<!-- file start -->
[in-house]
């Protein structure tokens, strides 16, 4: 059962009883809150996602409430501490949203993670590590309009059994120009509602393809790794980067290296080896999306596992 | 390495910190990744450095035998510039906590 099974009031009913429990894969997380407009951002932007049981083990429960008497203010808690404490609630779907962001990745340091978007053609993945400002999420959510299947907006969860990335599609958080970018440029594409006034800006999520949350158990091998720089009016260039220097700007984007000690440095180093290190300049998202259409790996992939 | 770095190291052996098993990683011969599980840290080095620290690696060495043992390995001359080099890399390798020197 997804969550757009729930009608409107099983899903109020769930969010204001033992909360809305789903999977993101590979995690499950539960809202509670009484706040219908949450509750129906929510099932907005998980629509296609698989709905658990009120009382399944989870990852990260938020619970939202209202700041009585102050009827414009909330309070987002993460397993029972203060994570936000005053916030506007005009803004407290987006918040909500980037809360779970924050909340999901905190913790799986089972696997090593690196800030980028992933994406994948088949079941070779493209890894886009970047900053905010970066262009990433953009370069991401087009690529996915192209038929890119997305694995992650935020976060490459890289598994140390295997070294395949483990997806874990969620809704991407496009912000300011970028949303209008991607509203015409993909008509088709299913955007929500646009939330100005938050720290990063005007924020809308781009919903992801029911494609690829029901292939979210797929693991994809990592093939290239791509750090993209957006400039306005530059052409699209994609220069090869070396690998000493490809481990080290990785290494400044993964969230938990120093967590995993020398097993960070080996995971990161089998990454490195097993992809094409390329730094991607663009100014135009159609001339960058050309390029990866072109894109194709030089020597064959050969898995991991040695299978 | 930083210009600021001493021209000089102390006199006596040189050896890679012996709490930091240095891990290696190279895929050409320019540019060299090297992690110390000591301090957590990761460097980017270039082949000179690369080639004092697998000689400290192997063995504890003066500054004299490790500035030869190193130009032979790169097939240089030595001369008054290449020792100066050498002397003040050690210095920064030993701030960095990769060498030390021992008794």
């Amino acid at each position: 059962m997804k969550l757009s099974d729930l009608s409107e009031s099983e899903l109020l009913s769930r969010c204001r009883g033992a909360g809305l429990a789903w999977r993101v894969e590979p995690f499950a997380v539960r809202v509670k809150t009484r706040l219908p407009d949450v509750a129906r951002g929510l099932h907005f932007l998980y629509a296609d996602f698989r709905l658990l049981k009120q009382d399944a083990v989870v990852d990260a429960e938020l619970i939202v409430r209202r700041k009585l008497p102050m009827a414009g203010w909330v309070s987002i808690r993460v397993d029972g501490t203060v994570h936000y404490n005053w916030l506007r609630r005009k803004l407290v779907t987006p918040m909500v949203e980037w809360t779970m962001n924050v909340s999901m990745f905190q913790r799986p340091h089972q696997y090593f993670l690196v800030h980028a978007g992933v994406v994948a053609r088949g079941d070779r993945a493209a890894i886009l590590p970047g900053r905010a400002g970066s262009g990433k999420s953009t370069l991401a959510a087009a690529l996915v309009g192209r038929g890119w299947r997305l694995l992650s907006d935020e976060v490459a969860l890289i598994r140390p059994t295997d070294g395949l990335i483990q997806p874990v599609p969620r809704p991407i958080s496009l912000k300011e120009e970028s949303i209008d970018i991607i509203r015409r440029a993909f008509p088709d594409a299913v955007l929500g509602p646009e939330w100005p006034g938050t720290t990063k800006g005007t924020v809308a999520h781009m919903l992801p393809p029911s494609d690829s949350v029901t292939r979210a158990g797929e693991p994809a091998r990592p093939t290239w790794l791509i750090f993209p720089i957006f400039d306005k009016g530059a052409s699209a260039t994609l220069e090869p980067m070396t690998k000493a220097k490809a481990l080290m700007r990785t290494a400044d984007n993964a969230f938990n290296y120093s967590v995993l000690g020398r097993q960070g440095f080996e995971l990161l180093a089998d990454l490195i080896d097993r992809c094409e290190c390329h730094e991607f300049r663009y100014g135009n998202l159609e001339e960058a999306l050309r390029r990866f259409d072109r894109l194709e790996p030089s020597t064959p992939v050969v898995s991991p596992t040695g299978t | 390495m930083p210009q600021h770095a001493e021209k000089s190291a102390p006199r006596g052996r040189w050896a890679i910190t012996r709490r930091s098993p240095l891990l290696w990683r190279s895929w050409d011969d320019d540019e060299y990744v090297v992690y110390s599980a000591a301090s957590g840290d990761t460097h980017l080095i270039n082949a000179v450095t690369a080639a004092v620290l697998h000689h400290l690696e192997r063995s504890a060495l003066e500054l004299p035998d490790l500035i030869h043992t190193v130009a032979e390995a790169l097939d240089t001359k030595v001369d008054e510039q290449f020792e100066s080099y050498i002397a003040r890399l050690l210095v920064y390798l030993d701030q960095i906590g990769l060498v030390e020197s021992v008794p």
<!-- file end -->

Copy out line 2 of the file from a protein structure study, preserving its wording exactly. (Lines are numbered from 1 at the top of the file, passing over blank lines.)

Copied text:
């Protein structure tokens, strides 16, 4: 059962009883809150996602409430501490949203993670590590309009059994120009509602393809790794980067290296080896999306596992 | 390495910190990744450095035998510039906590 099974009031009913429990894969997380407009951002932007049981083990429960008497203010808690404490609630779907962001990745340091978007053609993945400002999420959510299947907006969860990335599609958080970018440029594409006034800006999520949350158990091998720089009016260039220097700007984007000690440095180093290190300049998202259409790996992939 | 770095190291052996098993990683011969599980840290080095620290690696060495043992390995001359080099890399390798020197 997804969550757009729930009608409107099983899903109020769930969010204001033992909360809305789903999977993101590979995690499950539960809202509670009484706040219908949450509750129906929510099932907005998980629509296609698989709905658990009120009382399944989870990852990260938020619970939202209202700041009585102050009827414009909330309070987002993460397993029972203060994570936000005053916030506007005009803004407290987006918040909500980037809360779970924050909340999901905190913790799986089972696997090593690196800030980028992933994406994948088949079941070779493209890894886009970047900053905010970066262009990433953009370069991401087009690529996915192209038929890119997305694995992650935020976060490459890289598994140390295997070294395949483990997806874990969620809704991407496009912000300011970028949303209008991607509203015409993909008509088709299913955007929500646009939330100005938050720290990063005007924020809308781009919903992801029911494609690829029901292939979210797929693991994809990592093939290239791509750090993209957006400039306005530059052409699209994609220069090869070396690998000493490809481990080290990785290494400044993964969230938990120093967590995993020398097993960070080996995971990161089998990454490195097993992809094409390329730094991607663009100014135009159609001339960058050309390029990866072109894109194709030089020597064959050969898995991991040695299978 | 930083210009600021001493021209000089102390006199006596040189050896890679012996709490930091240095891990290696190279895929050409320019540019060299090297992690110390000591301090957590990761460097980017270039082949000179690369080639004092697998000689400290192997063995504890003066500054004299490790500035030869190193130009032979790169097939240089030595001369008054290449020792100066050498002397003040050690210095920064030993701030960095990769060498030390021992008794």